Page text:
Ajay’s 63-year-old frame strains with each breath. He is lying on an emergency-room stretcher in one of Kathmandu’s large hospitals and he appears exhausted. Behind the oxygen mask, his eyes have the panicked, haunted look of a man who can’t breathe. He has chronic obstructive pulmonary disease, or COPD, an umbrella term for emphysema and chronic bronchitis. It is killing him.
COPD is most often associated with smokers, but Ajay, like many seeking help at Kathmandu emergency rooms, has never smoked. He has, however, worked at road construction in the capital for many years, labouring with a pickaxe and inhaling fumes daily from the eclectic mix of vehicles: ancient buses spewing black smoke, three-wheeled tempos in varying degrees of disrepair and tractors with open motors. Countless cars and legions of motorcycles add to the exhaust fumes, through which pedestrians, bicycles and animals weave in a chaotic flow of traffic that somehow remains in motion.
Nepal generally evokes images of a pristine mountain nation on top of the world. The thick cloud of pollution that threatens to suffocate Nepal’s largest city, however, provides a stark contrast to this reputation. While there are several environmental crises converging here – severe water shortages, for instance, have become status quo – none is as dire as air quality. In the past 10 years, the number of vehicles on Kathmandu’s streets has risen threefold. The problem has become so acute that many of its 1.74 million residents are left wondering: at what point will their city become unliveable?
Kathmandu Kathmandu has experienced a threefold increase in the number of vehicles on its streets since 2000. Photograph: Sara Germain
Nepal’s air quality ranks 177th out of 178 countries, according to Yale’s 2014 Environmental Performance Index (EPI), better only than Bangladesh. As a physician working in one of Kathmandu’s main teaching hospitals, I see a disproportionate amount of patients with respiratory ailments who are admitted to the wards on a daily basis, the victims of dirty air. Walking to and from work along the crowded, exhaust-choked streets, I sometimes wonder how more people are not sick.
The view from my Kathmandu rooftop certainly seems to bear the EPI findings out. On many days, the relatively close Himalayan mountains are obscured by smog, the brick apartment buildings that form Kathmandu’s skyline shrouded in an oppressive cloud. Those new to Kathmandu frequently complain of sore throats and itchy eyes within a few days of arrival.
“I see rapid changes each time I return,” says Anobha Gurung, a Kathmandu-born doctoral candidate at Yale who is studying the air quality in her home city. “Now it is a common sight to see a gray haze for the valley, especially during the winter months, and city residents venturing out of homes wearing masks.”
Gurung and her colleagues have found that during surges in Kathmandu traffic congestion, the level of small particulate matter can measure over 500 micrograms per cubic metre, or 20 times the World Health Organisation’s safe upper limit. By comparison, the recent smog alarm that led Paris to ban cars peaked at just over a fifth of that level: 110 micrograms per cubic metre.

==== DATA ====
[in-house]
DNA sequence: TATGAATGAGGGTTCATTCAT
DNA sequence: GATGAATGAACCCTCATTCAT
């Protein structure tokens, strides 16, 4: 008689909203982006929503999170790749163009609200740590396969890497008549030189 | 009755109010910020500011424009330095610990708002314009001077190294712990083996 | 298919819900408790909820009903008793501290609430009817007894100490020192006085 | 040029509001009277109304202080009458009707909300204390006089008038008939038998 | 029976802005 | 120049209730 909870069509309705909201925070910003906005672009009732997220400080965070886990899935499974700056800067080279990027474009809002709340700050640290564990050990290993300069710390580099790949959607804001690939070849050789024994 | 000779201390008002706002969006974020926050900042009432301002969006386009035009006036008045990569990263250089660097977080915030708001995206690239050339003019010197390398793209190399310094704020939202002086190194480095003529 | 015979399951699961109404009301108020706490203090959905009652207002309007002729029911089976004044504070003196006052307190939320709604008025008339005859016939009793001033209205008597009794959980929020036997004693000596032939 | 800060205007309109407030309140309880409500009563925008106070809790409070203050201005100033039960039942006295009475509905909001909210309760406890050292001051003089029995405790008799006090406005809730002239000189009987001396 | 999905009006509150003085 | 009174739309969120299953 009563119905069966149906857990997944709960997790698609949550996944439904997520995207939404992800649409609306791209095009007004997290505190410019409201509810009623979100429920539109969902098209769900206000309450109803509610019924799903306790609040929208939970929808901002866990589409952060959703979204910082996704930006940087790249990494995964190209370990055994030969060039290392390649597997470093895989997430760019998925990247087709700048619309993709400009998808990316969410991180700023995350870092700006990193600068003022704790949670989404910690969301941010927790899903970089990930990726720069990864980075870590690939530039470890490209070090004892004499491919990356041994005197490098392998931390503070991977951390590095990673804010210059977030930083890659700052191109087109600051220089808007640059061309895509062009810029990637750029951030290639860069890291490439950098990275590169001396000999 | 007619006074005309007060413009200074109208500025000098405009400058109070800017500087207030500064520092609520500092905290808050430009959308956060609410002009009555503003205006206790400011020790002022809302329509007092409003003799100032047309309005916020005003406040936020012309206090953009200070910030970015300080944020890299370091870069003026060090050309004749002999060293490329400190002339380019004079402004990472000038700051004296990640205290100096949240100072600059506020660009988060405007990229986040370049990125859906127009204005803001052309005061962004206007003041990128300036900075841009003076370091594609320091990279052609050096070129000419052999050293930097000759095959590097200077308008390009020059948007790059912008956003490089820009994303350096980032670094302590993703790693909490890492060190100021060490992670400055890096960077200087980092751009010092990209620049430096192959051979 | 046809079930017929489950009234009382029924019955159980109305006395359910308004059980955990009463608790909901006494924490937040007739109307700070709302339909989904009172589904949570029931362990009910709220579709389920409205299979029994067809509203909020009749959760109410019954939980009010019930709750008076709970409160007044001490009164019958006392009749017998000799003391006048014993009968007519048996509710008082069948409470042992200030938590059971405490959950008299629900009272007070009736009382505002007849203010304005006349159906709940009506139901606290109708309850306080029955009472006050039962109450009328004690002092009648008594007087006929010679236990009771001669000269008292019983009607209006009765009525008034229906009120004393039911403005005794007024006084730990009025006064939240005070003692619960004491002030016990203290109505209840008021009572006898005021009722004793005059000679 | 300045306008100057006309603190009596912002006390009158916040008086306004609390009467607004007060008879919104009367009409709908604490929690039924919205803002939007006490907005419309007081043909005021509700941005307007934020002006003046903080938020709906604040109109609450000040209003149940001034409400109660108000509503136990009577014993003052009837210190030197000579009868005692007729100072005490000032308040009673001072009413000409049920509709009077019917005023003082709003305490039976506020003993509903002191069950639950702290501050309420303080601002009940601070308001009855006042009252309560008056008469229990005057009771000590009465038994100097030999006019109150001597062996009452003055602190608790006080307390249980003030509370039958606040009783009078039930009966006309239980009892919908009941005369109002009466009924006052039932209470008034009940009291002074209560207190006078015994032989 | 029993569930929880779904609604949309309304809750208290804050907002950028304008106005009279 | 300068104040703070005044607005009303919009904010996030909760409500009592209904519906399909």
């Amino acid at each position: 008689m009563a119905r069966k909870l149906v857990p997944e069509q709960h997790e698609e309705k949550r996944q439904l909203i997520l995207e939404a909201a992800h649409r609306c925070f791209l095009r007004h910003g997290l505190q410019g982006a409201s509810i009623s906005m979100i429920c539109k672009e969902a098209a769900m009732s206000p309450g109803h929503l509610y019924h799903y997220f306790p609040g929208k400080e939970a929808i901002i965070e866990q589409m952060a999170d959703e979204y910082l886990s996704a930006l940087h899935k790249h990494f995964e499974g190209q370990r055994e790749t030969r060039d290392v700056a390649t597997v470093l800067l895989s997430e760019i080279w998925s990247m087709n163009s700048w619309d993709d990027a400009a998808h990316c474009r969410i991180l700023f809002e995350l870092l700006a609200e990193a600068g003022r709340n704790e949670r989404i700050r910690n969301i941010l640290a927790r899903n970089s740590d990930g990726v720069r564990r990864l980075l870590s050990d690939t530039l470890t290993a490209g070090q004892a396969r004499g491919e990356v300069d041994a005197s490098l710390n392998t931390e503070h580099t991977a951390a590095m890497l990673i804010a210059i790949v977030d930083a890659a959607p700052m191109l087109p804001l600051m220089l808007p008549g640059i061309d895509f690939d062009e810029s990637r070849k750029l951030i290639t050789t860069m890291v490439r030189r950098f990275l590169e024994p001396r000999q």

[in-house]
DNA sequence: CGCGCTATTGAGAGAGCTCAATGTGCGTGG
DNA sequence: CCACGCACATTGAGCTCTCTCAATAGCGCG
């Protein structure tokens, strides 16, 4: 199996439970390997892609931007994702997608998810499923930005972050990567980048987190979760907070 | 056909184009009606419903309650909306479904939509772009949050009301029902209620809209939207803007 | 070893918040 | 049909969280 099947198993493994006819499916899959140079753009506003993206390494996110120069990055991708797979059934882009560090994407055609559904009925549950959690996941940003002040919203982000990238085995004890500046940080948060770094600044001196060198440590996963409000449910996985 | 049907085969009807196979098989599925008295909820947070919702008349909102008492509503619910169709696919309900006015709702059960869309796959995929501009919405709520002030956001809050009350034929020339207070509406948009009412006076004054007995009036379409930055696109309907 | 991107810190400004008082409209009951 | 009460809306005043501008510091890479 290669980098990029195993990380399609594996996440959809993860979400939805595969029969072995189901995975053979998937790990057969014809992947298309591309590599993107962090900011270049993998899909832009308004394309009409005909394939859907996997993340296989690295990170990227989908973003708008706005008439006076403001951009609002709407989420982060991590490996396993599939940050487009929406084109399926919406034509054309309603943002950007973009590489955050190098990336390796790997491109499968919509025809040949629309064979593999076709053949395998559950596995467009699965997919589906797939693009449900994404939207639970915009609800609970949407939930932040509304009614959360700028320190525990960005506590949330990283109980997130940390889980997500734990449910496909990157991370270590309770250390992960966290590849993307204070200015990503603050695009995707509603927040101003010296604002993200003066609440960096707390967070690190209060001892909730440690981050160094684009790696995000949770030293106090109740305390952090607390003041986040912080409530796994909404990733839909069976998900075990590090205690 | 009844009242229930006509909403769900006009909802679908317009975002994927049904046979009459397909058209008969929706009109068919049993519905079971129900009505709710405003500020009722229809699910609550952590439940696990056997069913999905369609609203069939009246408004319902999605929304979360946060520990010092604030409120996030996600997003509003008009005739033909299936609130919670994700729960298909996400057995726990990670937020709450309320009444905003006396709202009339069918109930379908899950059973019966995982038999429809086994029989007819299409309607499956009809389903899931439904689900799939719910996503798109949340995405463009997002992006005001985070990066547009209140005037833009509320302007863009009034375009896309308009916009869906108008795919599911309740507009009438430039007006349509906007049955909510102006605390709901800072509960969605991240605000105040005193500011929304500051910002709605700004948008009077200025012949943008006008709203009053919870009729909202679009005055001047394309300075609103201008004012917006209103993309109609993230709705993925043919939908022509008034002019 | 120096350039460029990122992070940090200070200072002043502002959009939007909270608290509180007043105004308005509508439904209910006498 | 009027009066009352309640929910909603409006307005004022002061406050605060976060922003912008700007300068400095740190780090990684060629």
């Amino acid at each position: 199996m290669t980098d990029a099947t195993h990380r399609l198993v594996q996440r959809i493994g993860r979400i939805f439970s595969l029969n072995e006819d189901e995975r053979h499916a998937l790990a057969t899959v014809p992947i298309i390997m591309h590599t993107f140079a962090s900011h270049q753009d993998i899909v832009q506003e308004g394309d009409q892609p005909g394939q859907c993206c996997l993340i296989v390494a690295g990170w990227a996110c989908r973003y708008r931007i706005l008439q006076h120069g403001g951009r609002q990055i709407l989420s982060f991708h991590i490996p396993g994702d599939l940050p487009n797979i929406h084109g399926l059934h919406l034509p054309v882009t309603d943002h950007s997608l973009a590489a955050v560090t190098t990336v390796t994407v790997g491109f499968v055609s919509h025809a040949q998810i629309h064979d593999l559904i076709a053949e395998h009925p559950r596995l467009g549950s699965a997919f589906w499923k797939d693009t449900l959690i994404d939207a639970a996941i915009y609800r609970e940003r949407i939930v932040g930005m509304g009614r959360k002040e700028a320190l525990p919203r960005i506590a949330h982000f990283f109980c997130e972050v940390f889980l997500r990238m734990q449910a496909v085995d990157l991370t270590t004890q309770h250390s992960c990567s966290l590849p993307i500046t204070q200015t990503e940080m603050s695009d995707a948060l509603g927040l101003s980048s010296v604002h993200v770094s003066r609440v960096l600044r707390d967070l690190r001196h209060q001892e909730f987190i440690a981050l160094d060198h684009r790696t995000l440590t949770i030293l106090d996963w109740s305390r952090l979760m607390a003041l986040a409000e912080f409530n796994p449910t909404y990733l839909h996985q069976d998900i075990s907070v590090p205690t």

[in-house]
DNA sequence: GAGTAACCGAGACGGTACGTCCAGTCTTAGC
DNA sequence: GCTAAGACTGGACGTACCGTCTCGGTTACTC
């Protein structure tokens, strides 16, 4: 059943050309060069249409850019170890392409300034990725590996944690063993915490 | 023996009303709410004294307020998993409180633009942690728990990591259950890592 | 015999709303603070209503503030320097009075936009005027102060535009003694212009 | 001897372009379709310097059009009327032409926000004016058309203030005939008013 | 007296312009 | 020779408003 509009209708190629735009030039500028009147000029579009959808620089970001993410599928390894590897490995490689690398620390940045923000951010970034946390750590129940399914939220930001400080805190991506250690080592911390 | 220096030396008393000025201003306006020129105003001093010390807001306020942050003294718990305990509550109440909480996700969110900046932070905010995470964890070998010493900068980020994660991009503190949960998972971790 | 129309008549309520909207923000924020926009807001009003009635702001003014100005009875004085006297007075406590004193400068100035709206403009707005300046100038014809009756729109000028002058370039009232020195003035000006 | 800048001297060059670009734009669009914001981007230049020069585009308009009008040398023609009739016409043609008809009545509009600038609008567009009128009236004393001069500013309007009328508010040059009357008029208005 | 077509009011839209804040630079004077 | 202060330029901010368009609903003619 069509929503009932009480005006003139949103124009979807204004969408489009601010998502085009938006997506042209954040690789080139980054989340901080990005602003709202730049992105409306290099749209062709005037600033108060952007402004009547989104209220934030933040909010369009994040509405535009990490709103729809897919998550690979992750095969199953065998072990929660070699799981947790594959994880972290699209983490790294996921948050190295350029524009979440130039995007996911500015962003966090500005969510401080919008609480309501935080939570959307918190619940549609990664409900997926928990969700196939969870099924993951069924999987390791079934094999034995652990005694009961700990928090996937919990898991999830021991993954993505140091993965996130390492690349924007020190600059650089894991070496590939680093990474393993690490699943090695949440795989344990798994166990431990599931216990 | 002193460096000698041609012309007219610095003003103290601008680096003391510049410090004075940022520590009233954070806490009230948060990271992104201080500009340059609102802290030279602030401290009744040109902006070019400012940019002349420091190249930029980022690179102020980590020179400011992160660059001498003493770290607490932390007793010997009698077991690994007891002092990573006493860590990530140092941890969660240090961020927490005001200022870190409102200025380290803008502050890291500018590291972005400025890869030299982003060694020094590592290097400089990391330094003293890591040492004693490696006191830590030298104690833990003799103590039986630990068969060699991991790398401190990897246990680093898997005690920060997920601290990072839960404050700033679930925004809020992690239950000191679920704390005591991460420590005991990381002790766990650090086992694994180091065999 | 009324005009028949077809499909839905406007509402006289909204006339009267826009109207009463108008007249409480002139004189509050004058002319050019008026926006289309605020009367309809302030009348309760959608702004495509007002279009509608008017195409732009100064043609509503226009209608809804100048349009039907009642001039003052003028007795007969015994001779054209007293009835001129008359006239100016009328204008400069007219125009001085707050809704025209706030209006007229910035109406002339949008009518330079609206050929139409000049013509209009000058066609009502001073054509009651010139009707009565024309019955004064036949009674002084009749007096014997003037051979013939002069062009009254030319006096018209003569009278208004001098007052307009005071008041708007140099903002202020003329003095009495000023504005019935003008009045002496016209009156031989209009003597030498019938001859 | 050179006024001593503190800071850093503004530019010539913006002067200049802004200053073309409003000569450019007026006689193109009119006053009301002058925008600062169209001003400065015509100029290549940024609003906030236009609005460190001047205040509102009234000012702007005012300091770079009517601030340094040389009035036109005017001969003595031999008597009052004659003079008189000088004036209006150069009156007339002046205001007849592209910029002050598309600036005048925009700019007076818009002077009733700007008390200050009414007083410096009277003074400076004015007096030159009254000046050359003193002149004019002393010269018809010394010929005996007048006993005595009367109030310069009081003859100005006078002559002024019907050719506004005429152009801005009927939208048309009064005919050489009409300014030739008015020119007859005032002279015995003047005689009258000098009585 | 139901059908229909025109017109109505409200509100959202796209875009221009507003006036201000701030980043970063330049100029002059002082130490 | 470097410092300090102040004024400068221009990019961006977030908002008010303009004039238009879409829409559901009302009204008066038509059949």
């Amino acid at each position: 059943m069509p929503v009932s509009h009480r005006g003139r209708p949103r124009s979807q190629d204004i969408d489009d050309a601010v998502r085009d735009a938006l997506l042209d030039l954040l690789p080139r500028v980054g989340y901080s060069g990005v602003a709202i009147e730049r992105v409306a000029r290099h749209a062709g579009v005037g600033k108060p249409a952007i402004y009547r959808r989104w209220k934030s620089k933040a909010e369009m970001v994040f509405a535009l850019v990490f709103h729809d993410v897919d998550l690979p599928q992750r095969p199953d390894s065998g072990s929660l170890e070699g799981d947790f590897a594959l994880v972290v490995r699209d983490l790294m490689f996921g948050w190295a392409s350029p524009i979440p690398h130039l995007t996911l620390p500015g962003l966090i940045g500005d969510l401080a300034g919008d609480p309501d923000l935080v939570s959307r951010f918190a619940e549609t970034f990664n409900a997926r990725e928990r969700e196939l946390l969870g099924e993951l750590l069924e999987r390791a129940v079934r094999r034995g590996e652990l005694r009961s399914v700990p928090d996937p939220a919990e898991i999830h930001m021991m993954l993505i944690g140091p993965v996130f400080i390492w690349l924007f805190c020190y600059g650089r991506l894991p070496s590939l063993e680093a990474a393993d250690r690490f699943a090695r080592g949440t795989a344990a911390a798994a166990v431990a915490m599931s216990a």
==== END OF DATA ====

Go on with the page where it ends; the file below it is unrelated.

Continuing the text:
Further data is hard to come by. Nepal’s government has several monitoring stations throughout the city, but they have been abandoned for at least six years. Samir KC, a Nepali researcher based in Vienna who has studied pollution and monitoring in Kathmandu, says the monitors were allowed to fall into disrepair. “During our [study], we found that the repair was done and it was up to the government to pay the bill and start the monitoring,” he said. “Nothing happened.”
Most of the research on air quality in Nepal focuses on indoor pollution: cooking fires are ubiquitous in the countryside. In the capital, however, this may be misleading. “Cooking fires are definitely not the cause, as most households use [propane] gas,” says Samir KC. “Suspended particles including dust, exhaust from vehicles and diesel generators are the main culprits.” Of these, it is vehicle congestion that is most strongly correlated to worsening air quality, according to Gurung’s research.
Findings such as these pose a developmental conundrum for governments intent on modernising. It is one thing to stamp out indoor cooking fires as part of the path towards progress. It is quite another, especially in Asian cities that are increasingly oriented around cars, to try to reduce the emissions that come hand-in-hand with industrialisation and urbanisation.
What’s more, modernisation has also fuelled the appetite for electricity, yet infrastructure has not kept pace. Kathmandu endures daily, scheduled “brownouts”. This has had the predictable consequence of driving people to use generators: when the power goes off, their dull roar can be heard throughout the city, pumping yet more toxic fumes into the air.
At present, the Nepali government is either unwilling or unable to make changes. Urban planning of the kind that addresses ecological issues is largely absent. But the situation is not lost on ordinary Nepalis. Daily, newspapers print letters decrying the situation and demanding better from elected officials. Air quality is a frequent topic of conversation here; facemasks are so commonplace, they are now sold in trendy designer styles made of patterned cloth. Other people use scarves to shield their faces.
In the hospital, for the time being Ajay continues to gasp for air. For smokers with COPD, one of the only effective interventions that improves longevity is to quit smoking. But Ajay and those like him have no cigarettes to give up. The air they breathe is making them sick. For them, the question of whether the city will become unliveable is moot. It already is.